How do you eat an elephant? Bite by bite. How do you use television to improve safety? By modelling desirable driving behaviour, by adding to drivers' all-round education. Lessons on the physics of speed will be worthwhile, but, using the medium of television in the way in which it will be most effective in the medium and longer term will, in the end, work better. There is no quick fix. But a slow fix can be achieved by more drivers getting more decisions right, even small ones, more often, and for a higher percentage of their time behind the wheel. That involves more than keeping top speeds down and wearing seat belts. I agree entirely that those two things will save more lives than anything else when crashes occur.

But where's the long hard slog-work towards reducing the number of crashes?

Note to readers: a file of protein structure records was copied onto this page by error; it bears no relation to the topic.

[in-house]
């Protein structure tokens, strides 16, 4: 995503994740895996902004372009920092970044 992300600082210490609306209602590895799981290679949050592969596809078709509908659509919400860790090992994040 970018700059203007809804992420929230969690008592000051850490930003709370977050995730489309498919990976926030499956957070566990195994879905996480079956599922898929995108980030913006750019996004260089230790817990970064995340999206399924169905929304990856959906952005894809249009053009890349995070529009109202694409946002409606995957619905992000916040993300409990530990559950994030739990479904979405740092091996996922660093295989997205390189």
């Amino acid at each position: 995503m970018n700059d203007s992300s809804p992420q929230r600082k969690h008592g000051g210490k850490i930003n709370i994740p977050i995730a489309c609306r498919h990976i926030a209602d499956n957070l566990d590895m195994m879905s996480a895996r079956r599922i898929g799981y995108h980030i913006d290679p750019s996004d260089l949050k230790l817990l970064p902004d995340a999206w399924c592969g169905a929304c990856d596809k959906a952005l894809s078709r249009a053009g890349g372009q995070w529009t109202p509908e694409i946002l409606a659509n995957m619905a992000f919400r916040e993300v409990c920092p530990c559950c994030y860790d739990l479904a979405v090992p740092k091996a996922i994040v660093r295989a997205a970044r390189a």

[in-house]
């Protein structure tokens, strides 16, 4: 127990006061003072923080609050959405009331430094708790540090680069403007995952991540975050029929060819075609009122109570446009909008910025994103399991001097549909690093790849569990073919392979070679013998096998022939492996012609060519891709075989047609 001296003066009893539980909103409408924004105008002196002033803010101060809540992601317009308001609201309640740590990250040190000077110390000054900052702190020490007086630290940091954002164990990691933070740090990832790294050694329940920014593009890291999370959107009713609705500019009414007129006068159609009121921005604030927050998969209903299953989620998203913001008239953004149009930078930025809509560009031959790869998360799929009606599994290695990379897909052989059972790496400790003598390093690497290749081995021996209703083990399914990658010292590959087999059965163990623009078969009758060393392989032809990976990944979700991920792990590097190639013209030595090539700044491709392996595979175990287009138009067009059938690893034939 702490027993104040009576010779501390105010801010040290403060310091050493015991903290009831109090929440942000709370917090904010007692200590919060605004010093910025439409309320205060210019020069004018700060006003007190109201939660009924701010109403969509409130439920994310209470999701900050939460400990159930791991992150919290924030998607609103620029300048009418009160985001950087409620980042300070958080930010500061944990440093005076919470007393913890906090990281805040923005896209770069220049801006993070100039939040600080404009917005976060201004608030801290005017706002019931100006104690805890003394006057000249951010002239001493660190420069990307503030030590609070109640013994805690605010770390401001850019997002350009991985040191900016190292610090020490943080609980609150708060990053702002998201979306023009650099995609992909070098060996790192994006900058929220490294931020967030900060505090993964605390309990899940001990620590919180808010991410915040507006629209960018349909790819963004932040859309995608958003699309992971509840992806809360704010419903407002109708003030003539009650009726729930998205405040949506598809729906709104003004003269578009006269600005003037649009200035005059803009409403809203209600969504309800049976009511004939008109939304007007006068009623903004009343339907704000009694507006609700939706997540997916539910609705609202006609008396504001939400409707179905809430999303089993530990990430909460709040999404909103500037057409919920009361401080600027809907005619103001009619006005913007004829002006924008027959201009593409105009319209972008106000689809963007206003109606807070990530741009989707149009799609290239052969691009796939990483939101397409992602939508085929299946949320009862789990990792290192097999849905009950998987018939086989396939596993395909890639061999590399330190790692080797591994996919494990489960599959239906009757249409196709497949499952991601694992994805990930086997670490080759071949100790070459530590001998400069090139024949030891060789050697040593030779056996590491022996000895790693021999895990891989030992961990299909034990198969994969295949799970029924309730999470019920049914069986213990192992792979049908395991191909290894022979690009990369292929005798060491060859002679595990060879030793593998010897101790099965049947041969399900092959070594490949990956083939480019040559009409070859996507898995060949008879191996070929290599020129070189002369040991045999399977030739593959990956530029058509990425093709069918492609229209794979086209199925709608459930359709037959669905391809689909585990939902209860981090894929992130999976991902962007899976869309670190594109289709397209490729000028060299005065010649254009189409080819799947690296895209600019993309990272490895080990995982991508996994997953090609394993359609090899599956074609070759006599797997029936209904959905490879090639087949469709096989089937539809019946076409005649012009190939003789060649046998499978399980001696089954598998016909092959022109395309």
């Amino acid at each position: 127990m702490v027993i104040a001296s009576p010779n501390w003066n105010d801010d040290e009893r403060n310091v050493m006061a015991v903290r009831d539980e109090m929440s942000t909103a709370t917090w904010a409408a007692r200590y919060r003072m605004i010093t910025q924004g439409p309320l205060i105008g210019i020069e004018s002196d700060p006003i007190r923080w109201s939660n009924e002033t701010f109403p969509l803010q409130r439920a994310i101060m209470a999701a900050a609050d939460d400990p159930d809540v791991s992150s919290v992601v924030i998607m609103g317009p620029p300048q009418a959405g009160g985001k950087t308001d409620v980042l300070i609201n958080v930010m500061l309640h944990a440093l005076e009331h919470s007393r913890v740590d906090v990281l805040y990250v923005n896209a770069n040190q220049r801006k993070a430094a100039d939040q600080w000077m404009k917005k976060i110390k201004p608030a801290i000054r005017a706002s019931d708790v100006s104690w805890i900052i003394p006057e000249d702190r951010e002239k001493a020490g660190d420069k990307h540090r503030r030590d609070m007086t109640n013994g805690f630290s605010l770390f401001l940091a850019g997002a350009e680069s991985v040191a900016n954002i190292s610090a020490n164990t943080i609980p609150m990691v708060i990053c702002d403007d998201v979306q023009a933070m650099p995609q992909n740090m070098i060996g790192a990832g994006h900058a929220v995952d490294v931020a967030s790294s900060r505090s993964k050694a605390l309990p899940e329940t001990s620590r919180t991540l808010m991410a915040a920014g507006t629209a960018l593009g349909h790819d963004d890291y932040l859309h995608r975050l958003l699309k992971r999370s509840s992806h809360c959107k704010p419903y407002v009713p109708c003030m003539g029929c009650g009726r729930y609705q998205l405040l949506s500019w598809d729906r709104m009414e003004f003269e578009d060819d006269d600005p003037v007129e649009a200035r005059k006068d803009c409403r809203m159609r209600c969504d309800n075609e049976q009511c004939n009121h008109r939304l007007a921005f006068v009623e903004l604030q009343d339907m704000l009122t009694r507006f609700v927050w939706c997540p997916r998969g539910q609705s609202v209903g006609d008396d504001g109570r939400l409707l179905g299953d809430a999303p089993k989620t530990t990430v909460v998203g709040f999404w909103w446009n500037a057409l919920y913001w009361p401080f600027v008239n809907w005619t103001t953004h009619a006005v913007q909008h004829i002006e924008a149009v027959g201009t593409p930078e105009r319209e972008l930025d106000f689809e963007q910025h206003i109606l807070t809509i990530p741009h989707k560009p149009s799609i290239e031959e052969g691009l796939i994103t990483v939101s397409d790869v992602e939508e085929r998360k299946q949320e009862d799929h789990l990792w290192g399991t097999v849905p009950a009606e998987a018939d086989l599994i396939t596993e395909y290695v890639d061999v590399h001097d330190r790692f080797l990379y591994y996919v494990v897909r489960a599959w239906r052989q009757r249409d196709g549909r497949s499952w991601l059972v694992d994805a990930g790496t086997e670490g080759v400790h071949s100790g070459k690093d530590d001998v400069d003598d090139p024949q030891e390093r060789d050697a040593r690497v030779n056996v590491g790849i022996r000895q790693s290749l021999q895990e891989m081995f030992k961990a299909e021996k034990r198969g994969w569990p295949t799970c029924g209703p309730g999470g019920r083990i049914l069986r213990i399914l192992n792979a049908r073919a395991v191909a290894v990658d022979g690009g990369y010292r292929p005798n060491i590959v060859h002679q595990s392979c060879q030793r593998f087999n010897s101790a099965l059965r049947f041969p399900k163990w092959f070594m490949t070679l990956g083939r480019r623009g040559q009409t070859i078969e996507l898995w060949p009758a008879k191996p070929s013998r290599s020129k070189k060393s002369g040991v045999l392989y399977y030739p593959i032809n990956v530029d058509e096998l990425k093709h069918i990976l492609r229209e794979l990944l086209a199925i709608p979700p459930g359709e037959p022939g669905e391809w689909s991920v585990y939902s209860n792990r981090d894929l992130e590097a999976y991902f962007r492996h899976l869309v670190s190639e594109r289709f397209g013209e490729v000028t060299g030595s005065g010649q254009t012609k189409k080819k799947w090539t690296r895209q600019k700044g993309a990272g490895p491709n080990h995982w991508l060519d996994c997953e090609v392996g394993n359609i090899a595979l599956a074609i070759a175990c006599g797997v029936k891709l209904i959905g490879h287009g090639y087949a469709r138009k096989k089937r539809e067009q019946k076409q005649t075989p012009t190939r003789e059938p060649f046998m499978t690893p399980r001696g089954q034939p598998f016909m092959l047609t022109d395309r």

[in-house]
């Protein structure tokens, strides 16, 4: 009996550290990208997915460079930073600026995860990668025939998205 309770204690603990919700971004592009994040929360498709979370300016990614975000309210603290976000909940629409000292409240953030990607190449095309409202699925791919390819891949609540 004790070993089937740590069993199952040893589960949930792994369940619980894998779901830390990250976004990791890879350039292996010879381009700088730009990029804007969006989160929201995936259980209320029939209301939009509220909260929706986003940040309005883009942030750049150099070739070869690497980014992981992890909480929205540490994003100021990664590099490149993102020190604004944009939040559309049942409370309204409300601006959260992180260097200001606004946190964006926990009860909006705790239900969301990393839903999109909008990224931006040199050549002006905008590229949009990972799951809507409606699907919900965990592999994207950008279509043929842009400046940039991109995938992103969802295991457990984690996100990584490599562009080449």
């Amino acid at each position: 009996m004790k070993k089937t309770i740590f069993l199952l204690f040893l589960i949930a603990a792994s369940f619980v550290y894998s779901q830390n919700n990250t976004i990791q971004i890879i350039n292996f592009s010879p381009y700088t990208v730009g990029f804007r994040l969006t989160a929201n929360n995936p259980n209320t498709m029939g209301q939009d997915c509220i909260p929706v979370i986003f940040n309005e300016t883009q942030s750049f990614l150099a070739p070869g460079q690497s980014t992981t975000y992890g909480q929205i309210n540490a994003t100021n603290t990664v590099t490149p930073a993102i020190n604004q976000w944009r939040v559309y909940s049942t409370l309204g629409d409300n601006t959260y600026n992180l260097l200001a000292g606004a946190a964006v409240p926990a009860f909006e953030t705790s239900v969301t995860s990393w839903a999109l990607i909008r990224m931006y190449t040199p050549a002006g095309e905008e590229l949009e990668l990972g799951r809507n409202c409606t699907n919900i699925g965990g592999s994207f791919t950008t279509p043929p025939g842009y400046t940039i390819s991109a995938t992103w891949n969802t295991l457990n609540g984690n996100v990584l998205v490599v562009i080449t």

Where's the effort to lift the average standard of driving?

Where's the communication of what good road safety behaviour involves?

Where are the commercials that demonstrate how everyone might, just by their driving habits and manners, make their contribution?

Could road safety commercials please start using the medium of television in an educational way that stands a better chance of actually making a cumulative, long-term difference.

I think the author has something here. There should be some commercials that show the benefits of getting it right, rather than relying on the blood/guts everywhere when drivers do X instead of Y. I'm not sure from this piece if the author is suggesting that there is no need at all for blood/guts, and I don't think I'd agree with him if that really is his position. But it certainly seems to me that there should be a balance between showing the negative results of doing something wrong and the benefits of doing it right.